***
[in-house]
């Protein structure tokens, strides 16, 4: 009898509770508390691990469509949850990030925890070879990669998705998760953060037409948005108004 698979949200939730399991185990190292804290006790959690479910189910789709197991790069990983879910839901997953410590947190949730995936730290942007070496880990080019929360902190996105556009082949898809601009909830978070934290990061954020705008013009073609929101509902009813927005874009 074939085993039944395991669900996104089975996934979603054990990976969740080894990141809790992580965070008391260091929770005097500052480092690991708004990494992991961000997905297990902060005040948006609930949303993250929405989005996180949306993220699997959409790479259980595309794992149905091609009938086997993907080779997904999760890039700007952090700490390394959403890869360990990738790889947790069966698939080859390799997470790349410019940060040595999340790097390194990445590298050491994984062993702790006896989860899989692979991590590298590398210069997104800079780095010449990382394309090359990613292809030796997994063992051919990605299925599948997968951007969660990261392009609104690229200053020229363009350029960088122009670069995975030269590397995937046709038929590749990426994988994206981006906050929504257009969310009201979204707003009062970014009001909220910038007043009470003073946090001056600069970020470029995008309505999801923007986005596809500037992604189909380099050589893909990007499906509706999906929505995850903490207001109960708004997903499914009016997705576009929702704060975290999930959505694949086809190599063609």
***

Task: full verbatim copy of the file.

[in-house]
């Protein structure tokens, strides 16, 4: 009898509770508390691990469509949850990030925890070879990669998705998760953060037409948005108004 698979949200939730399991185990190292804290006790959690479910189910789709197991790069990983879910839901997953410590947190949730995936730290942007070496880990080019929360902190996105556009082949898809601009909830978070934290990061954020705008013009073609929101509902009813927005874009 074939085993039944395991669900996104089975996934979603054990990976969740080894990141809790992580965070008391260091929770005097500052480092690991708004990494992991961000997905297990902060005040948006609930949303993250929405989005996180949306993220699997959409790479259980595309794992149905091609009938086997993907080779997904999760890039700007952090700490390394959403890869360990990738790889947790069966698939080859390799997470790349410019940060040595999340790097390194990445590298050491994984062993702790006896989860899989692979991590590298590398210069997104800079780095010449990382394309090359990613292809030796997994063992051919990605299925599948997968951007969660990261392009609104690229200053020229363009350029960088122009670069995975030269590397995937046709038929590749990426994988994206981006906050929504257009969310009201979204707003009062970014009001909220910038007043009470003073946090001056600069970020470029995008309505999801923007986005596809500037992604189909380099050589893909990007499906509706999906929505995850903490207001109960708004997903499914009016997705576009929702704060975290999930959505694949086809190599063609």